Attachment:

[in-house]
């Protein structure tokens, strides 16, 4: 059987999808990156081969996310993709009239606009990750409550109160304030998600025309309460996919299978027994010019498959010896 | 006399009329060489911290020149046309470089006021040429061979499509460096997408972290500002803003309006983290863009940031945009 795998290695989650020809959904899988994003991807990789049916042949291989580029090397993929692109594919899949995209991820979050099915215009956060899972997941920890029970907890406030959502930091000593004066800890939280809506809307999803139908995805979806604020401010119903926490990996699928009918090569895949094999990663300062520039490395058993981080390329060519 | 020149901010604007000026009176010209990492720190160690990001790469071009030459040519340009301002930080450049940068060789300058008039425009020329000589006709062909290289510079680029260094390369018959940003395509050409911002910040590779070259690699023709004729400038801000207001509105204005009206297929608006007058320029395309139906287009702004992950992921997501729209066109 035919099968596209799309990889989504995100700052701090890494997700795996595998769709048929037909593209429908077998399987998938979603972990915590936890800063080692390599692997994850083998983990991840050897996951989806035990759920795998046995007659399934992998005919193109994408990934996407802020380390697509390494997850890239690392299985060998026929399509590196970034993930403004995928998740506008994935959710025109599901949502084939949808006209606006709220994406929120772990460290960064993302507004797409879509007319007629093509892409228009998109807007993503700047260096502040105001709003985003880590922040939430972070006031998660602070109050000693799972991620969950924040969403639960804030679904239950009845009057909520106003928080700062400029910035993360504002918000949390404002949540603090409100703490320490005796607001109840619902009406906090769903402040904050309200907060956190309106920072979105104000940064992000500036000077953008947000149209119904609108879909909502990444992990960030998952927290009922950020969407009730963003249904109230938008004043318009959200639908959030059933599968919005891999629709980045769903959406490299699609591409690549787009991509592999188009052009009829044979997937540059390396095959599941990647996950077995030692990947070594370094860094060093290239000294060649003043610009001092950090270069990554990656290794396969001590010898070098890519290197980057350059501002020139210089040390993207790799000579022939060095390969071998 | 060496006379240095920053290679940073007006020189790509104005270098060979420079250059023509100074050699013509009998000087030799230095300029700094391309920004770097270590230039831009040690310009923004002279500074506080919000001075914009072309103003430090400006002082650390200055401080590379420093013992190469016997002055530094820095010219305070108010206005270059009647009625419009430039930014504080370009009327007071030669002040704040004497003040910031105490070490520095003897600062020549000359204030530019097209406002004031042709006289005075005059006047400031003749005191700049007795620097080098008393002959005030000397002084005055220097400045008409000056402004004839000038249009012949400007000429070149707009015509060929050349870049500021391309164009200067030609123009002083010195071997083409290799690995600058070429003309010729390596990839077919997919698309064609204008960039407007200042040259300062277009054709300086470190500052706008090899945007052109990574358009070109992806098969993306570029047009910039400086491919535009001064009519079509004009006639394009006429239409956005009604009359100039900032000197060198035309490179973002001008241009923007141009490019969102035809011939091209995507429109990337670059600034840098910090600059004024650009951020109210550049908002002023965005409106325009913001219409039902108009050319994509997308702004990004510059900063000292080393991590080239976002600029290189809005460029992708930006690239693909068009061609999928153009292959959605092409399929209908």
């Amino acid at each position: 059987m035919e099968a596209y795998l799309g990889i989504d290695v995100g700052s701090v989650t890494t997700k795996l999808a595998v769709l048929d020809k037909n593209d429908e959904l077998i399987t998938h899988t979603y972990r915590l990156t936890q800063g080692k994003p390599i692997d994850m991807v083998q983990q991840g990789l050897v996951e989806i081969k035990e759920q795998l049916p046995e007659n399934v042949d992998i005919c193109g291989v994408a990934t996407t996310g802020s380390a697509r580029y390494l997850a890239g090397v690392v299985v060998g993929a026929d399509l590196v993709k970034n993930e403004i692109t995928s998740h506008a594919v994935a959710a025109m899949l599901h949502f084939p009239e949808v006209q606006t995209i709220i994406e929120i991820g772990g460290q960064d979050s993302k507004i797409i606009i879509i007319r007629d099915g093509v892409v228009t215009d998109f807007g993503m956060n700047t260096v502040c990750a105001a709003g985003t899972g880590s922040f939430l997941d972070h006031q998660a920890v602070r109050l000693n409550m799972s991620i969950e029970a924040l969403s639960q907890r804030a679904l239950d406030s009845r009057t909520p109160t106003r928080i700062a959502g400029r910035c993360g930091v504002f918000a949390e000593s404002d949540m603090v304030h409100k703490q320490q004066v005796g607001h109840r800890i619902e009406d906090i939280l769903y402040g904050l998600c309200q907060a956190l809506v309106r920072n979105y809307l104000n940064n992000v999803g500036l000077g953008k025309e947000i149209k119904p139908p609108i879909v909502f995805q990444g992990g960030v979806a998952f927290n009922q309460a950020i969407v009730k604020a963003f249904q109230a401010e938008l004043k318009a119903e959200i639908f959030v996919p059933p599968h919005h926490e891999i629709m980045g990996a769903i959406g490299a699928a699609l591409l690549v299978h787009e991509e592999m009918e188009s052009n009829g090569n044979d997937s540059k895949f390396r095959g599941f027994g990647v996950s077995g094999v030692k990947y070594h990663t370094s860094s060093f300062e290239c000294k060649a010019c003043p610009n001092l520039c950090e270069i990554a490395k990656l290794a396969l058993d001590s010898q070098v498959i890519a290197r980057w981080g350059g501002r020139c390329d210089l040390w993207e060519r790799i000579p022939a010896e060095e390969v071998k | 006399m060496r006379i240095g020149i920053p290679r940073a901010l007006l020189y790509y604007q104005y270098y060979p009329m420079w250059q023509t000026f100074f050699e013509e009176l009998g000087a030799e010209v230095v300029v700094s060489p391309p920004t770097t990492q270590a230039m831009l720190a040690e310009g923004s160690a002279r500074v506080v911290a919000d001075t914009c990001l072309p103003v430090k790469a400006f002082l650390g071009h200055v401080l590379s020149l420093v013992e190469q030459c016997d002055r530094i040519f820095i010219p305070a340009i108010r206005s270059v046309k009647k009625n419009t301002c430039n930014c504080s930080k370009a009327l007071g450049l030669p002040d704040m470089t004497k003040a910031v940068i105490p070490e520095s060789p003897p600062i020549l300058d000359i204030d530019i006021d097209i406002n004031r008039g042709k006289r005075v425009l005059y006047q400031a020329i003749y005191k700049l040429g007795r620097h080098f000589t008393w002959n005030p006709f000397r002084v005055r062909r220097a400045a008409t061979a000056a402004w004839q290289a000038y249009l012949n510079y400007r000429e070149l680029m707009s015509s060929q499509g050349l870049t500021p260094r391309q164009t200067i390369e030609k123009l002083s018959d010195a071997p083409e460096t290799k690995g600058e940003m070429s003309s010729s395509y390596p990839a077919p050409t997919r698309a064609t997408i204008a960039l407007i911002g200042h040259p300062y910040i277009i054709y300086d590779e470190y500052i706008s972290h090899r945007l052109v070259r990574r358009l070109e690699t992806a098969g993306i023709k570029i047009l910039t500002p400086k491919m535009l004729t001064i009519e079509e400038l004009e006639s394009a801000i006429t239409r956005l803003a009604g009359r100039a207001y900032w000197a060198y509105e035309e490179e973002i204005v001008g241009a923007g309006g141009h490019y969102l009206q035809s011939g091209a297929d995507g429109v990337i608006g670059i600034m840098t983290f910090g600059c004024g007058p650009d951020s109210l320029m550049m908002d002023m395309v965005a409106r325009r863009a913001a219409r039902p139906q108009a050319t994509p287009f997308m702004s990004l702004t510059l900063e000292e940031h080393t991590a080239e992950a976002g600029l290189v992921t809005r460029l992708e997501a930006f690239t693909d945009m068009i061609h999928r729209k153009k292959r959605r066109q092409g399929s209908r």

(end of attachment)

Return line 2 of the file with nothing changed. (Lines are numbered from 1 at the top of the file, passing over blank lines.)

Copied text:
């Protein structure tokens, strides 16, 4: 059987999808990156081969996310993709009239606009990750409550109160304030998600025309309460996919299978027994010019498959010896 | 006399009329060489911290020149046309470089006021040429061979499509460096997408972290500002803003309006983290863009940031945009 795998290695989650020809959904899988994003991807990789049916042949291989580029090397993929692109594919899949995209991820979050099915215009956060899972997941920890029970907890406030959502930091000593004066800890939280809506809307999803139908995805979806604020401010119903926490990996699928009918090569895949094999990663300062520039490395058993981080390329060519 | 020149901010604007000026009176010209990492720190160690990001790469071009030459040519340009301002930080450049940068060789300058008039425009020329000589006709062909290289510079680029260094390369018959940003395509050409911002910040590779070259690699023709004729400038801000207001509105204005009206297929608006007058320029395309139906287009702004992950992921997501729209066109 035919099968596209799309990889989504995100700052701090890494997700795996595998769709048929037909593209429908077998399987998938979603972990915590936890800063080692390599692997994850083998983990991840050897996951989806035990759920795998046995007659399934992998005919193109994408990934996407802020380390697509390494997850890239690392299985060998026929399509590196970034993930403004995928998740506008994935959710025109599901949502084939949808006209606006709220994406929120772990460290960064993302507004797409879509007319007629093509892409228009998109807007993503700047260096502040105001709003985003880590922040939430972070006031998660602070109050000693799972991620969950924040969403639960804030679904239950009845009057909520106003928080700062400029910035993360504002918000949390404002949540603090409100703490320490005796607001109840619902009406906090769903402040904050309200907060956190309106920072979105104000940064992000500036000077953008947000149209119904609108879909909502990444992990960030998952927290009922950020969407009730963003249904109230938008004043318009959200639908959030059933599968919005891999629709980045769903959406490299699609591409690549787009991509592999188009052009009829044979997937540059390396095959599941990647996950077995030692990947070594370094860094060093290239000294060649003043610009001092950090270069990554990656290794396969001590010898070098890519290197980057350059501002020139210089040390993207790799000579022939060095390969071998 | 060496006379240095920053290679940073007006020189790509104005270098060979420079250059023509100074050699013509009998000087030799230095300029700094391309920004770097270590230039831009040690310009923004002279500074506080919000001075914009072309103003430090400006002082650390200055401080590379420093013992190469016997002055530094820095010219305070108010206005270059009647009625419009430039930014504080370009009327007071030669002040704040004497003040910031105490070490520095003897600062020549000359204030530019097209406002004031042709006289005075005059006047400031003749005191700049007795620097080098008393002959005030000397002084005055220097400045008409000056402004004839000038249009012949400007000429070149707009015509060929050349870049500021391309164009200067030609123009002083010195071997083409290799690995600058070429003309010729390596990839077919997919698309064609204008960039407007200042040259300062277009054709300086470190500052706008090899945007052109990574358009070109992806098969993306570029047009910039400086491919535009001064009519079509004009006639394009006429239409956005009604009359100039900032000197060198035309490179973002001008241009923007141009490019969102035809011939091209995507429109990337670059600034840098910090600059004024650009951020109210550049908002002023965005409106325009913001219409039902108009050319994509997308702004990004510059900063000292080393991590080239976002600029290189809005460029992708930006690239693909068009061609999928153009292959959605092409399929209908």